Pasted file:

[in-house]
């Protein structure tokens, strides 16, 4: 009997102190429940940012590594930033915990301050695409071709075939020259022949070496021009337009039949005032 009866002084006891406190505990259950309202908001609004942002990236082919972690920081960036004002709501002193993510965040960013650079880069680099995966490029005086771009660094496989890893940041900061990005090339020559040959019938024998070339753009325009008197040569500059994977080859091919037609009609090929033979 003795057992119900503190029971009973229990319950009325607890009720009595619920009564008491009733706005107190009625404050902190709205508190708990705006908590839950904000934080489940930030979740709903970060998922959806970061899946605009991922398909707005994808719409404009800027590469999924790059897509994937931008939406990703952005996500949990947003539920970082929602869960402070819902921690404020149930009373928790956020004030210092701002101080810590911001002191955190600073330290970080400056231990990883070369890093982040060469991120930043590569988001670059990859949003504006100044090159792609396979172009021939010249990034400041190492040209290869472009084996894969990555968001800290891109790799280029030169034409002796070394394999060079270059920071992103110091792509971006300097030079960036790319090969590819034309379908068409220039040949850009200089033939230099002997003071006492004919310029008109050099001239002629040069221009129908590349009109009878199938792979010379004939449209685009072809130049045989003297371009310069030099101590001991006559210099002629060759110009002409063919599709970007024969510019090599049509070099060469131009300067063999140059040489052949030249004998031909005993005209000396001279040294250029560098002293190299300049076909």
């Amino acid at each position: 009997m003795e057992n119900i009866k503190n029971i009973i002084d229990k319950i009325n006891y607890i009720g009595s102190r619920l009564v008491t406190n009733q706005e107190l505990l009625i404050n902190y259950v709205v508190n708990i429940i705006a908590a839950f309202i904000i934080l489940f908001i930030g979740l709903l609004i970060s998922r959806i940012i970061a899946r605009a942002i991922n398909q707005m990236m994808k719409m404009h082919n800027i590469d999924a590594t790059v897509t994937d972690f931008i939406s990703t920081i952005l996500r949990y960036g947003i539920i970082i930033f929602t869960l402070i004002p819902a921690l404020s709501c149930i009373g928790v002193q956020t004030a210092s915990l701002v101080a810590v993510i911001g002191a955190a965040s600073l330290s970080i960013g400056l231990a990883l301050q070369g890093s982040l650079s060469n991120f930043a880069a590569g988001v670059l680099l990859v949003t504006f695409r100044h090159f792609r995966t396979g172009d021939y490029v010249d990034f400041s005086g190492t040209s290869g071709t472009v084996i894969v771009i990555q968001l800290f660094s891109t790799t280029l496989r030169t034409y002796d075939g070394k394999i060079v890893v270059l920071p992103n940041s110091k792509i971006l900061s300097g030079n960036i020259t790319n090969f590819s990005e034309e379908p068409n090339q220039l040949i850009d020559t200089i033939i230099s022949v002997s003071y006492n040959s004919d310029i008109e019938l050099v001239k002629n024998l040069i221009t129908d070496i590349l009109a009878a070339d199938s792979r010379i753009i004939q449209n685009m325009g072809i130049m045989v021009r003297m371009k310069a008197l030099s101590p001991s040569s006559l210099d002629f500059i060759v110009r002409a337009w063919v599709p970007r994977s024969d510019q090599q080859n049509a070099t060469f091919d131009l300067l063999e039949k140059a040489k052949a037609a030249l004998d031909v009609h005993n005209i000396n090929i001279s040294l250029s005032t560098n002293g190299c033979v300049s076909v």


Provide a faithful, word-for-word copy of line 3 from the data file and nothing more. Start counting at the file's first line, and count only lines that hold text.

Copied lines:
């Amino acid at each position: 009997m003795e057992n119900i009866k503190n029971i009973i002084d229990k319950i009325n006891y607890i009720g009595s102190r619920l009564v008491t406190n009733q706005e107190l505990l009625i404050n902190y259950v709205v508190n708990i429940i705006a908590a839950f309202i904000i934080l489940f908001i930030g979740l709903l609004i970060s998922r959806i940012i970061a899946r605009a942002i991922n398909q707005m990236m994808k719409m404009h082919n800027i590469d999924a590594t790059v897509t994937d972690f931008i939406s990703t920081i952005l996500r949990y960036g947003i539920i970082i930033f929602t869960l402070i004002p819902a921690l404020s709501c149930i009373g928790v002193q956020t004030a210092s915990l701002v101080a810590v993510i911001g002191a955190a965040s600073l330290s970080i960013g400056l231990a990883l301050q070369g890093s982040l650079s060469n991120f930043a880069a590569g988001v670059l680099l990859v949003t504006f695409r100044h090159f792609r995966t396979g172009d021939y490029v010249d990034f400041s005086g190492t040209s290869g071709t472009v084996i894969v771009i990555q968001l800290f660094s891109t790799t280029l496989r030169t034409y002796d075939g070394k394999i060079v890893v270059l920071p992103n940041s110091k792509i971006l900061s300097g030079n960036i020259t790319n090969f590819s990005e034309e379908p068409n090339q220039l040949i850009d020559t200089i033939i230099s022949v002997s003071y006492n040959s004919d310029i008109e019938l050099v001239k002629n024998l040069i221009t129908d070496i590349l009109a009878a070339d199938s792979r010379i753009i004939q449209n685009m325009g072809i130049m045989v021009r003297m371009k310069a008197l030099s101590p001991s040569s006559l210099d002629f500059i060759v110009r002409a337009w063919v599709p970007r994977s024969d510019q090599q080859n049509a070099t060469f091919d131009l300067l063999e039949k140059a040489k052949a037609a030249l004998d031909v009609h005993n005209i000396n090929i001279s040294l250029s005032t560098n002293g190299c033979v300049s076909v």